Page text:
If you're one of those insufferable food snobs (like moi) who judges a book by its cover, you may lower your eyes and deign to sneak a peak inside Habits Gastropub, decide it's not up to snuff, and then move on.
Granted, the circa 1993 banquet hall chairs would send shivers even down Debbie Travis' spine; and I wouldn't be surprised if the Ossington BIA took action lest the decor affect the 'hoods cool quotient. Heck, even the beer-logo-emblazoned sandwich board will have you with
thinking that Habits is just another local dive with half-price wings on Tuesdays.
But would you be terribly, horribly, absolutely wrong.
In fact, the food is so astonishing, you'll be tempted to write a generous cheque to co-owners Michelle Genttner and Luis Martins to help them re-renovate. But for now, if you can get past the dowdy dÃ©cor, the talent of chef Ron Stratton (ex of Centro, Auberge du Pommier) will suffice; finally, a chef who truly understands and appreciates the concept of the "gastropub." Taking it to heart, he elevates typical bar grub like burgers, fish and chips, and even pasta to a level of finesse that hipper haunts haven't come close to achieving. His creativity, presentation and execution makes even a room this unappealing easy to endure.
Take his Caesar. Ingredients for this salad are simple and straightforward, yet so many screw it up, mistakenly making mayonnaise the main component of the dressing. Not only are we impressed by Stratton's deconstructed version ($9), but for the price we can't believe the time and energy investment on display here. Baby greens are lightly coated in a garlic, red wine vinegar and Dijon dressing before being ringed by a delicate padano tuille and topped with double-smoked bacon. But the addition of marinated anchovies and a beautifully breaded soft-poached egg makes this a salad truly fit for an Roman emperor (yes , I know it's not named after that Caesar - so sue me.)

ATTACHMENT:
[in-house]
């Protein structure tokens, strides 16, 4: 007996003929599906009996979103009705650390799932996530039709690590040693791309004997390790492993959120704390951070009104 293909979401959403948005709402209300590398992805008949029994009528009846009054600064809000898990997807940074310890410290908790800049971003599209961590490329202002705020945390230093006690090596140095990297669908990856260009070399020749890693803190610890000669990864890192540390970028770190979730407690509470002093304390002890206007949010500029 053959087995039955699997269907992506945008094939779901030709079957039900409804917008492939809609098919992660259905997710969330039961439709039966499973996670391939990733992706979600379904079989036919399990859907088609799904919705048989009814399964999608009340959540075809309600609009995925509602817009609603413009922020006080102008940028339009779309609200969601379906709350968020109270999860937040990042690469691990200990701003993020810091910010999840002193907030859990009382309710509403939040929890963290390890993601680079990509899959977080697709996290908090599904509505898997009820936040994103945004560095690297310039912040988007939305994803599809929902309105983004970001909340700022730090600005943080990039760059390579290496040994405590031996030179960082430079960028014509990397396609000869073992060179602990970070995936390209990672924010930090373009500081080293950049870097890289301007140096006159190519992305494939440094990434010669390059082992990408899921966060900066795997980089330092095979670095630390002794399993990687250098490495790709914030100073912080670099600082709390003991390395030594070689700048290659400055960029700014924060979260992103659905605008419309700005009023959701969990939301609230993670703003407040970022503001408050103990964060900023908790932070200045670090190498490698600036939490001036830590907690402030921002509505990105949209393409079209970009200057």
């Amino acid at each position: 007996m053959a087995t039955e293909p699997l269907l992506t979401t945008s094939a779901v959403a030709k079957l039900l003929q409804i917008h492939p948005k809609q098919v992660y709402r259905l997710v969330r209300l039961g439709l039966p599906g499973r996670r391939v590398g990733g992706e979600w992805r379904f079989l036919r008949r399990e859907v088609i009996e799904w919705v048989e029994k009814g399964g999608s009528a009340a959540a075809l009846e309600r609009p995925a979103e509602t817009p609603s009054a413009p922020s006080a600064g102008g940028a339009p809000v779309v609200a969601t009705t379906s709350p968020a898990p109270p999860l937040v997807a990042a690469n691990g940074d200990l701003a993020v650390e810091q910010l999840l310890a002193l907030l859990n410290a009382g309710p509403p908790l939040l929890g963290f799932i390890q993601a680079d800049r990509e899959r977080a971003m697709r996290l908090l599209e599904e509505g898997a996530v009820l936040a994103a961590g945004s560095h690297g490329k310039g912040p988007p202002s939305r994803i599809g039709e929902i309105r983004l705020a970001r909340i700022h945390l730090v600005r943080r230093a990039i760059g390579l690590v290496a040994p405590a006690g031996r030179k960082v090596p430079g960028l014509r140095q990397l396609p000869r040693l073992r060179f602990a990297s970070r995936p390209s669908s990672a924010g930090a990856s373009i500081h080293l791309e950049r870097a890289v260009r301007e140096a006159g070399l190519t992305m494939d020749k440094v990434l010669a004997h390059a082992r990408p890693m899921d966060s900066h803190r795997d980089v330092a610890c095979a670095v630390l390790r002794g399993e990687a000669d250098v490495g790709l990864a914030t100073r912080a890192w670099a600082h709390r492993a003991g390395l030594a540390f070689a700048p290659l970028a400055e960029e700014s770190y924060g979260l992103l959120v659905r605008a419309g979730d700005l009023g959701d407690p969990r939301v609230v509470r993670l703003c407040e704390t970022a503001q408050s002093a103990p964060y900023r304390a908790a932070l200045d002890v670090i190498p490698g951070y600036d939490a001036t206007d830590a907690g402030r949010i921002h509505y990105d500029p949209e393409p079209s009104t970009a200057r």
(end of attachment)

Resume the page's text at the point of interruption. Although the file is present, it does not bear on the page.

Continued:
And what makes the duck poutine ($12) so special? You mean aside from a top notch Brome Lake duck confit, marinated curds and a stunning veal jus? Actually, it's the dish's foundation of wide russet frites that practically demand you use your knife and fork. This is the only poutine in recent memory that manages to elevate the typically trendy side dish to a fully respectable entrÃ©e. Even a salmon belly tartar ($11), that at first comes off a tad timid, sports a delightfully refreshing lemon zing, a nice counterbalance to the fish's natural fatty richness. But chef must have turned to a higher power to execute a sardine fish and chips ($11) that's both crispy and creamy, far surpassing its greasier and heavier whitefish counterparts. It may be too delicate to serve wrapped in a newspaper, but we're just fine settling for its atypical matchstick fries.
The only disappointment, if you want to call it that, is in a pillowy-soft squash and yukon gnocchi (half order $11/full $19). The dish is exactly what you'd expect, with perfectly roasted cippolini onions strewn about. But the problem is with an otherwise vibrant smoked tomato jus with shitake mushrooms that just bullies this perfect pasta and its delicate seasonal root veggies into submission. After that minor misfire, the long array of crowd pleasers continues with a jumbo poached shrimp ($12). Four ridiculously large shrimp hang off the side of the glass with a beautifully smoked tomato cocktail sauce that will have you licking your fingers greedily.
If there was ever a dish that would never in your wildest dreams be considered fine dining, I would venture to say that fried chicken ($18) would be on the top of that list. At Habits, you wouldn't dare pick it up with your hands. Crispy pieces, plated on a stave from a wine barrel, alongside cheesy creamed collards, a smoked cheddar biscuit and a sauce of garlic and chili honey earns the respect of a knife and fork. Wow.
A house-made banana bread pudding ($8) with white chocolate, made with croissants of all things, is just the cherry on top of a near-perfect meal. Add to that the flawless attention (not from waiters since they probably can't afford to pay any) from our hosts/co-owners and Habits is a rare night out indeed. With food this superior, I implore you to turn a blind eye to your sense of style and run to Habits Gastropub. If a place this good doesn't succeed, it would be a travesty and proof of the universe's cruelty.